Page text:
Africa Matters – Cultural politics, political economies and grammars of protest | Left Wing Books

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Africa Matters – Cultural politics, political economies and grammars of protest

Format: 
Size: 
237 pages
ISBN: 
978-1-988832-31-9
Publisher: 
Year: 
2019
Price:
$24.30 (CAD)
List price:
$26.00 (CAD)

Africa Matters: Cultural politics, political economies, & grammars of protest provides a sampling of insightful articles from the first five issues of Nokoko, journal of the Institute of African Studies, Carleton University, Ottawa, Canada. It brings together pieces that the journal’s editorial board felt were particularly perspicacious in their analysis and resonant in their crafting. Uniting them in this book permits a new dialogue to emerge around the key themes of cultural politics, political economies and grammars of protest. Their intersection here sheds light on important issues for Africans in the twenty-first century.

 

Table of Contents

Introduction: On the matter of African matters—Blair Rutherford and Pius Adesanmi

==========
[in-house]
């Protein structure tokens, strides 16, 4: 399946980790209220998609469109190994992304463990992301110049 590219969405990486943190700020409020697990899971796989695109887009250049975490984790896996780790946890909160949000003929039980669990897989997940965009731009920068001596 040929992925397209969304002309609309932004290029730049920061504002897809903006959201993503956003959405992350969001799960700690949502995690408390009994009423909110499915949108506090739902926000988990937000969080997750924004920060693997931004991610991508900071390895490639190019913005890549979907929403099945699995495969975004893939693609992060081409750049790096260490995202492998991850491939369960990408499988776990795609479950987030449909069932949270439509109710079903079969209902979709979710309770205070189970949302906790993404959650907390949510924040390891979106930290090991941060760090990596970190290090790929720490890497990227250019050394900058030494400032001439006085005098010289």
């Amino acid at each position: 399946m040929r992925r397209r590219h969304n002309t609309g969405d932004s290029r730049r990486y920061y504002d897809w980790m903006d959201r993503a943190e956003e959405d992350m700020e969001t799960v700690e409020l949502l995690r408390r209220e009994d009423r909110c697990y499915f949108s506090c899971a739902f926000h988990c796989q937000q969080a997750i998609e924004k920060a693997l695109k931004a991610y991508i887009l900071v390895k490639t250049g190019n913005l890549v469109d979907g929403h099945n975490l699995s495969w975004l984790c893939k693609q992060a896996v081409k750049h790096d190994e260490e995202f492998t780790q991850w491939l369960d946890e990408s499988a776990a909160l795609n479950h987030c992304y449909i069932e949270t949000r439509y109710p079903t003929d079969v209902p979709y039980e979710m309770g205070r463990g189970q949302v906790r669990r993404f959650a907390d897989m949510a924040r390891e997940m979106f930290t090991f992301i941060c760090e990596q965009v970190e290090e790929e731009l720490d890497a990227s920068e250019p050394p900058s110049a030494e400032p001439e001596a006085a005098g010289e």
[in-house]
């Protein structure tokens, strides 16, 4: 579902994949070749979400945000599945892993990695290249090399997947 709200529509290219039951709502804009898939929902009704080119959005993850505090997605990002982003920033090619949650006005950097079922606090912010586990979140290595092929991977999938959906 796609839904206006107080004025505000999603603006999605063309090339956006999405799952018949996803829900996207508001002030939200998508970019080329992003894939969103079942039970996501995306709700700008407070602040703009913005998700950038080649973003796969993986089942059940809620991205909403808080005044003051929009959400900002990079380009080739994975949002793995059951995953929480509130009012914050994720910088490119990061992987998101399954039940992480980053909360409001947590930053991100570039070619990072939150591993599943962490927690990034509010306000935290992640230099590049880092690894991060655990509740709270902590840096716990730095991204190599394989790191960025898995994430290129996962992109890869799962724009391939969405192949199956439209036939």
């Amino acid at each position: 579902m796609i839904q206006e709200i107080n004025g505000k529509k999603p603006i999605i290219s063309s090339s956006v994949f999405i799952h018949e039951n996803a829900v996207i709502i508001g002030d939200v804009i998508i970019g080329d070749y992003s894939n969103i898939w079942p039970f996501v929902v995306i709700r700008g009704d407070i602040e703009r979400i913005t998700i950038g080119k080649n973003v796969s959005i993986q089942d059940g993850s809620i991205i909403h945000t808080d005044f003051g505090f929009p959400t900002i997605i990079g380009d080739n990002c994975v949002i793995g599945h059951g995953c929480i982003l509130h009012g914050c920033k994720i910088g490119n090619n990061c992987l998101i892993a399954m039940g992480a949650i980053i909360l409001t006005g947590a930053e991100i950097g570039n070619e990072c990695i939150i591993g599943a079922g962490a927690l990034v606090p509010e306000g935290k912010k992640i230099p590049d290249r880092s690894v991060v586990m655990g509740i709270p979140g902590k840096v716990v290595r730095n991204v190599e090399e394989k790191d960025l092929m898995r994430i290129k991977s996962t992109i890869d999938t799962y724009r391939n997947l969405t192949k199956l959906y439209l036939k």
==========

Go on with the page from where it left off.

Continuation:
Two cities: Guangzhou / Lagos—Wendy Thompson Taiwo
Catherine Acholonu (1951- 2014): The female writer as a goddess—Nduka Otiono
Filming home, plurality of identity, belonging and homing in transnational African cinema—Suvi Lensu
‘Spare Tires’, ‘Second Fiddle’ and ‘Prostitutes’? Interrogating discourses about women and politics in Nigeria—Grace Adeniyi-Ogunyankin
The South African Reserve Bank and the telling of monetary stories—Elizabeth Cobbett
The neoliberal turn in the SADC: Regional integration and disintegration—Jessica Evans
Indian hair, the after-temple-life: Class, gender and 137 race representations of the African American woman in the human hair industry—Nadège Compaore
The role of radio and mobile phones in conflict situations: The case of the 2008 Zimbabwe elections and xenophobic attacks in Cape Town—Wallace Chuma
The story of Cape Town’s two marches: Personal reflections on going home—Stephanie Urdang
Beyond an epistemology of bread, butter, culture and power: Mapping the African feminist movement—Sinmi Akin-Aina
Setting the agenda for our leaders from under a tree: The People’s Parliament in Nairobi—Wangui Kimari and Jacob Rasmussen
Politics across boundaries: Pan-Africanism: Seeds for African unity—Gacheke Gachihi
Afterword: Incorporeal words: The tragic passing of Pius Adesanmi—Blair Rutherford